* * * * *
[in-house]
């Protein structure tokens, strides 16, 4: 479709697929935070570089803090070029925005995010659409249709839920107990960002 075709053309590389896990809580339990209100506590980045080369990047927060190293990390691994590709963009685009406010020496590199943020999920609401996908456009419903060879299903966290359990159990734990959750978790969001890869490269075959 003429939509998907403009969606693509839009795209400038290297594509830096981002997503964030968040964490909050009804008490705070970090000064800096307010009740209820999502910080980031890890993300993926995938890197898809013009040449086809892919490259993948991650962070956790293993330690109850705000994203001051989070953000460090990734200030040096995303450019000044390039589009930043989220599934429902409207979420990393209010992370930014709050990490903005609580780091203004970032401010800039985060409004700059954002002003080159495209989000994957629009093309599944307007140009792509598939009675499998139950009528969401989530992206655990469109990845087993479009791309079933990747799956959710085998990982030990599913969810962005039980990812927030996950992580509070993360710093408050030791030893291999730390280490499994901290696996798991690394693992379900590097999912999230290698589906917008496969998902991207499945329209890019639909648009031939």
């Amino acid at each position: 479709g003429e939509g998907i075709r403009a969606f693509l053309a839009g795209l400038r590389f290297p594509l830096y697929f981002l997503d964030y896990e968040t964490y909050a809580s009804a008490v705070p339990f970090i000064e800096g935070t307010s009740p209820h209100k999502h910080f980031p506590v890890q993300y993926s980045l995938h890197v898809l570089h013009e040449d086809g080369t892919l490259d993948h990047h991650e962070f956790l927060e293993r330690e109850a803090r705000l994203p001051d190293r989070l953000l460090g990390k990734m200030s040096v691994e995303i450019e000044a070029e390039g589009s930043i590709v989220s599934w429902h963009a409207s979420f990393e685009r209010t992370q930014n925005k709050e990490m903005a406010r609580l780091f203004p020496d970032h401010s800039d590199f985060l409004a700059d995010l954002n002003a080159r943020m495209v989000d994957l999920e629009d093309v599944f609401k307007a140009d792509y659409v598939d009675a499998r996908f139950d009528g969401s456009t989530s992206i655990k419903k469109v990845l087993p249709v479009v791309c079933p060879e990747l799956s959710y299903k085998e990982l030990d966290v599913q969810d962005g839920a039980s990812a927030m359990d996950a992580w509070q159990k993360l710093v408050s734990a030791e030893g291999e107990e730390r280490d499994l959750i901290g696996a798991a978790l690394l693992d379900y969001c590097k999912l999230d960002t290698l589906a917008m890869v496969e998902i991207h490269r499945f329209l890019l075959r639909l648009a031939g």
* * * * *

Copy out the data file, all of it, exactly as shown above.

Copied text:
[in-house]
């Protein structure tokens, strides 16, 4: 479709697929935070570089803090070029925005995010659409249709839920107990960002 075709053309590389896990809580339990209100506590980045080369990047927060190293990390691994590709963009685009406010020496590199943020999920609401996908456009419903060879299903966290359990159990734990959750978790969001890869490269075959 003429939509998907403009969606693509839009795209400038290297594509830096981002997503964030968040964490909050009804008490705070970090000064800096307010009740209820999502910080980031890890993300993926995938890197898809013009040449086809892919490259993948991650962070956790293993330690109850705000994203001051989070953000460090990734200030040096995303450019000044390039589009930043989220599934429902409207979420990393209010992370930014709050990490903005609580780091203004970032401010800039985060409004700059954002002003080159495209989000994957629009093309599944307007140009792509598939009675499998139950009528969401989530992206655990469109990845087993479009791309079933990747799956959710085998990982030990599913969810962005039980990812927030996950992580509070993360710093408050030791030893291999730390280490499994901290696996798991690394693992379900590097999912999230290698589906917008496969998902991207499945329209890019639909648009031939």
């Amino acid at each position: 479709g003429e939509g998907i075709r403009a969606f693509l053309a839009g795209l400038r590389f290297p594509l830096y697929f981002l997503d964030y896990e968040t964490y909050a809580s009804a008490v705070p339990f970090i000064e800096g935070t307010s009740p209820h209100k999502h910080f980031p506590v890890q993300y993926s980045l995938h890197v898809l570089h013009e040449d086809g080369t892919l490259d993948h990047h991650e962070f956790l927060e293993r330690e109850a803090r705000l994203p001051d190293r989070l953000l460090g990390k990734m200030s040096v691994e995303i450019e000044a070029e390039g589009s930043i590709v989220s599934w429902h963009a409207s979420f990393e685009r209010t992370q930014n925005k709050e990490m903005a406010r609580l780091f203004p020496d970032h401010s800039d590199f985060l409004a700059d995010l954002n002003a080159r943020m495209v989000d994957l999920e629009d093309v599944f609401k307007a140009d792509y659409v598939d009675a499998r996908f139950d009528g969401s456009t989530s992206i655990k419903k469109v990845l087993p249709v479009v791309c079933p060879e990747l799956s959710y299903k085998e990982l030990d966290v599913q969810d962005g839920a039980s990812a927030m359990d996950a992580w509070q159990k993360l710093v408050s734990a030791e030893g291999e107990e730390r280490d499994l959750i901290g696996a798991a978790l690394l693992d379900y969001c590097k999912l999230d960002t290698l589906a917008m890869v496969e998902i991207h490269r499945f329209l890019l075959r639909l648009a031939g």